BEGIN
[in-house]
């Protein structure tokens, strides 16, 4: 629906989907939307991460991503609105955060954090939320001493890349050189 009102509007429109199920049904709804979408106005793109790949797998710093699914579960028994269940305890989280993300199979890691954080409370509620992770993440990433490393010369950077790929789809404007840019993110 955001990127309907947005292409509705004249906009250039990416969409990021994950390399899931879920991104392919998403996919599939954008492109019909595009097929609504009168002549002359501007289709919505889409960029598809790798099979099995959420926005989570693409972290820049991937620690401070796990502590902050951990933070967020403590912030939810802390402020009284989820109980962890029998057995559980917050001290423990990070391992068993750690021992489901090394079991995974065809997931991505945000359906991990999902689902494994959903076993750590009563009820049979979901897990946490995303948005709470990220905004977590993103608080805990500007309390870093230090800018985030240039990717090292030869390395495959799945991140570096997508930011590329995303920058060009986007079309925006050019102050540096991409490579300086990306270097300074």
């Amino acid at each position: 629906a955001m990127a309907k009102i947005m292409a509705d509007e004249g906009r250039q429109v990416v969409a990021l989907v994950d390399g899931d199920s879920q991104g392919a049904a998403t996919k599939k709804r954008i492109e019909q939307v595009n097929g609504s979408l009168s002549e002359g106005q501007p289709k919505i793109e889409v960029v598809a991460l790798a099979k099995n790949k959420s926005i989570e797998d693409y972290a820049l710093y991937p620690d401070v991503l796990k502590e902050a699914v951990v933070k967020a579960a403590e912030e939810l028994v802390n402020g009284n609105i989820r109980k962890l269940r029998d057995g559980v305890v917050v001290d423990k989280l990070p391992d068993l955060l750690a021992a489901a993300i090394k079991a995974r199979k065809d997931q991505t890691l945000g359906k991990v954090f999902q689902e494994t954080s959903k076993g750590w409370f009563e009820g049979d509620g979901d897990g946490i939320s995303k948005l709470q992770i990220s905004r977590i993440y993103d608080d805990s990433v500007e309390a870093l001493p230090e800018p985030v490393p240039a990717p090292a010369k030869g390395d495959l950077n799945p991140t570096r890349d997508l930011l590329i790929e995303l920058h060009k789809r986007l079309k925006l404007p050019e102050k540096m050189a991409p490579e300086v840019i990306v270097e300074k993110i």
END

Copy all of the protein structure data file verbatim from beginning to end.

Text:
[in-house]
């Protein structure tokens, strides 16, 4: 629906989907939307991460991503609105955060954090939320001493890349050189 009102509007429109199920049904709804979408106005793109790949797998710093699914579960028994269940305890989280993300199979890691954080409370509620992770993440990433490393010369950077790929789809404007840019993110 955001990127309907947005292409509705004249906009250039990416969409990021994950390399899931879920991104392919998403996919599939954008492109019909595009097929609504009168002549002359501007289709919505889409960029598809790798099979099995959420926005989570693409972290820049991937620690401070796990502590902050951990933070967020403590912030939810802390402020009284989820109980962890029998057995559980917050001290423990990070391992068993750690021992489901090394079991995974065809997931991505945000359906991990999902689902494994959903076993750590009563009820049979979901897990946490995303948005709470990220905004977590993103608080805990500007309390870093230090800018985030240039990717090292030869390395495959799945991140570096997508930011590329995303920058060009986007079309925006050019102050540096991409490579300086990306270097300074």
């Amino acid at each position: 629906a955001m990127a309907k009102i947005m292409a509705d509007e004249g906009r250039q429109v990416v969409a990021l989907v994950d390399g899931d199920s879920q991104g392919a049904a998403t996919k599939k709804r954008i492109e019909q939307v595009n097929g609504s979408l009168s002549e002359g106005q501007p289709k919505i793109e889409v960029v598809a991460l790798a099979k099995n790949k959420s926005i989570e797998d693409y972290a820049l710093y991937p620690d401070v991503l796990k502590e902050a699914v951990v933070k967020a579960a403590e912030e939810l028994v802390n402020g009284n609105i989820r109980k962890l269940r029998d057995g559980v305890v917050v001290d423990k989280l990070p391992d068993l955060l750690a021992a489901a993300i090394k079991a995974r199979k065809d997931q991505t890691l945000g359906k991990v954090f999902q689902e494994t954080s959903k076993g750590w409370f009563e009820g049979d509620g979901d897990g946490i939320s995303k948005l709470q992770i990220s905004r977590i993440y993103d608080d805990s990433v500007e309390a870093l001493p230090e800018p985030v490393p240039a990717p090292a010369k030869g390395d495959l950077n799945p991140t570096r890349d997508l930011l590329i790929e995303l920058h060009k789809r986007l079309k925006l404007p050019e102050k540096m050189a991409p490579e300086v840019i990306v270097e300074k993110i």